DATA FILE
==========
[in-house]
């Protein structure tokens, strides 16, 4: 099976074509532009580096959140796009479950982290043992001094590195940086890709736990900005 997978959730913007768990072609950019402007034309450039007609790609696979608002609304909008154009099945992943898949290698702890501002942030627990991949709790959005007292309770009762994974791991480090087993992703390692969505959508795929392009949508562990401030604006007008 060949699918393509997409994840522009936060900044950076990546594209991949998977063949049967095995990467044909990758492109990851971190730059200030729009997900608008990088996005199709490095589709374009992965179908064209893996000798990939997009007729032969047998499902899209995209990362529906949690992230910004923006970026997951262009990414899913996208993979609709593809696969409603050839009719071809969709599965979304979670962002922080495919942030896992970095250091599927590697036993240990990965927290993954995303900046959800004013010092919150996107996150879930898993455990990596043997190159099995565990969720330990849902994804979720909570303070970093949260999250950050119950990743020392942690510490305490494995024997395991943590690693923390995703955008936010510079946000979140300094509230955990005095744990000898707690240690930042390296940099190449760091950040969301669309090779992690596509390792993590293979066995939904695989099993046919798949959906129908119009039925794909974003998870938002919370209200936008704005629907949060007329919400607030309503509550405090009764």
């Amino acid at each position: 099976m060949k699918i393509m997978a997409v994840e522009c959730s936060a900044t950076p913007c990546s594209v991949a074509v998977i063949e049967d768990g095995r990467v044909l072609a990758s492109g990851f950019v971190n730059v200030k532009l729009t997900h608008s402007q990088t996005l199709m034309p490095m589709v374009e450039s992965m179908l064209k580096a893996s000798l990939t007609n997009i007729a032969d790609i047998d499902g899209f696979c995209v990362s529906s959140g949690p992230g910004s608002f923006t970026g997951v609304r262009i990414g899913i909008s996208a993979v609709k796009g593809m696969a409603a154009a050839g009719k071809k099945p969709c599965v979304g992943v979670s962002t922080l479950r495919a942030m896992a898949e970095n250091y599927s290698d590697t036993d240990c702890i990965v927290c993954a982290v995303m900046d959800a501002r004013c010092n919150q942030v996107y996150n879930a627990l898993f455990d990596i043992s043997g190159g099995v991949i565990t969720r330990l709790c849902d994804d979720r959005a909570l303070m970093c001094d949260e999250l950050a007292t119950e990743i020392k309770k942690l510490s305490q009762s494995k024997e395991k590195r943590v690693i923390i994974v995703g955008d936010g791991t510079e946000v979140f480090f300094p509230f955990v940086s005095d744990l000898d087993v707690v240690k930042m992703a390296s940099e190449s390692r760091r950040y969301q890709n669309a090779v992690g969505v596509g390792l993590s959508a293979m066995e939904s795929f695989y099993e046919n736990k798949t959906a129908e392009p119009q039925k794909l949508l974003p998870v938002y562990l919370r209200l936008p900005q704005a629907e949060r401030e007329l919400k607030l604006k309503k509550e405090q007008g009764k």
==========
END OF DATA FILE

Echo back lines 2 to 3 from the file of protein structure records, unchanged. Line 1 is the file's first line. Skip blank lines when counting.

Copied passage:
């Protein structure tokens, strides 16, 4: 099976074509532009580096959140796009479950982290043992001094590195940086890709736990900005 997978959730913007768990072609950019402007034309450039007609790609696979608002609304909008154009099945992943898949290698702890501002942030627990991949709790959005007292309770009762994974791991480090087993992703390692969505959508795929392009949508562990401030604006007008 060949699918393509997409994840522009936060900044950076990546594209991949998977063949049967095995990467044909990758492109990851971190730059200030729009997900608008990088996005199709490095589709374009992965179908064209893996000798990939997009007729032969047998499902899209995209990362529906949690992230910004923006970026997951262009990414899913996208993979609709593809696969409603050839009719071809969709599965979304979670962002922080495919942030896992970095250091599927590697036993240990990965927290993954995303900046959800004013010092919150996107996150879930898993455990990596043997190159099995565990969720330990849902994804979720909570303070970093949260999250950050119950990743020392942690510490305490494995024997395991943590690693923390995703955008936010510079946000979140300094509230955990005095744990000898707690240690930042390296940099190449760091950040969301669309090779992690596509390792993590293979066995939904695989099993046919798949959906129908119009039925794909974003998870938002919370209200936008704005629907949060007329919400607030309503509550405090009764």
């Amino acid at each position: 099976m060949k699918i393509m997978a997409v994840e522009c959730s936060a900044t950076p913007c990546s594209v991949a074509v998977i063949e049967d768990g095995r990467v044909l072609a990758s492109g990851f950019v971190n730059v200030k532009l729009t997900h608008s402007q990088t996005l199709m034309p490095m589709v374009e450039s992965m179908l064209k580096a893996s000798l990939t007609n997009i007729a032969d790609i047998d499902g899209f696979c995209v990362s529906s959140g949690p992230g910004s608002f923006t970026g997951v609304r262009i990414g899913i909008s996208a993979v609709k796009g593809m696969a409603a154009a050839g009719k071809k099945p969709c599965v979304g992943v979670s962002t922080l479950r495919a942030m896992a898949e970095n250091y599927s290698d590697t036993d240990c702890i990965v927290c993954a982290v995303m900046d959800a501002r004013c010092n919150q942030v996107y996150n879930a627990l898993f455990d990596i043992s043997g190159g099995v991949i565990t969720r330990l709790c849902d994804d979720r959005a909570l303070m970093c001094d949260e999250l950050a007292t119950e990743i020392k309770k942690l510490s305490q009762s494995k024997e395991k590195r943590v690693i923390i994974v995703g955008d936010g791991t510079e946000v979140f480090f300094p509230f955990v940086s005095d744990l000898d087993v707690v240690k930042m992703a390296s940099e190449s390692r760091r950040y969301q890709n669309a090779v992690g969505v596509g390792l993590s959508a293979m066995e939904s795929f695989y099993e046919n736990k798949t959906a129908e392009p119009q039925k794909l949508l974003p998870v938002y562990l919370r209200l936008p900005q704005a629907e949060r401030e007329l919400k607030l604006k309503k509550e405090q007008g009764k």